Judging from media reports and health research, you might think that the trans population is either all HIV-infected prostitutes or all sexy young transitioners. I schlepped down to Avenue A every month and got pricked with a needle so that people could see another way to be trans. Hwahng and Nuttbrock show that here in New York there are at least three ways to be trans. They found that life was very different for us White cross-dressers than for Asian sex workers and members of the House Ball community.

According to Hwahng and Nuttbrock, House Ball members, almost all from Black and Latin American backgrounds, were more likely to engage in survival sex work and to have little power to refuse sex or to insist on condoms. Members of my White cross-dresser community were largely able to avoid sex work if we chose, so “when White cross-dressers did engage in sex work, it was almost always for recreational purposes.” The Asian sex workers in the study had an intermediate level of power, often being able to insist on condoms and working in hotels and apartments instead of on the street.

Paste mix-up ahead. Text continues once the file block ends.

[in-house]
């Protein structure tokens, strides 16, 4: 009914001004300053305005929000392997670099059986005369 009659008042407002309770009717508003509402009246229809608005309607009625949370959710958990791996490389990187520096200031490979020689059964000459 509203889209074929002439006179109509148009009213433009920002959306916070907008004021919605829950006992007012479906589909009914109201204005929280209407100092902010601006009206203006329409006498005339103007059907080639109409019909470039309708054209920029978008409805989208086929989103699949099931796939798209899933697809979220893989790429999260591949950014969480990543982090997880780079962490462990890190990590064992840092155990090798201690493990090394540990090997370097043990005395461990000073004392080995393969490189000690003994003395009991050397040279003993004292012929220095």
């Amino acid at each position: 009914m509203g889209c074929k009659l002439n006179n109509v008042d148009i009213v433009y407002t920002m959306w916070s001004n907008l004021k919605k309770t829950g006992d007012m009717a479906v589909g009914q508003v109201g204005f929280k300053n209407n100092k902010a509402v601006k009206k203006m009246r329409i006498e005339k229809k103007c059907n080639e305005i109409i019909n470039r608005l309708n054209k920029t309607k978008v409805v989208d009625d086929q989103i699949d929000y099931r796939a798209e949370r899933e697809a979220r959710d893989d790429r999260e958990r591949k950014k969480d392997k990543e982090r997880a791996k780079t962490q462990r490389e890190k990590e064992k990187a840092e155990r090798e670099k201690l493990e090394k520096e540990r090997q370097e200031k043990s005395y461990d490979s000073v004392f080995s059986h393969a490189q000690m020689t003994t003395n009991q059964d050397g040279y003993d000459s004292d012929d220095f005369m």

Given these different circumstances, it’s sadly not surprising that our risks of HIV infection are vastly different. In another paper co-authored by the entire study team, they didn’t have enough data about the Asian sex workers, but they reported that “HIV was 3.5% among Caucasian Americans compared to 49.6% and 48.1% among the Hispanics and African Americans.”

It’s important to note here the limitations of the study. Nuttbrock and his colleagues were able to investigate these three trans communities, but they were aware of others: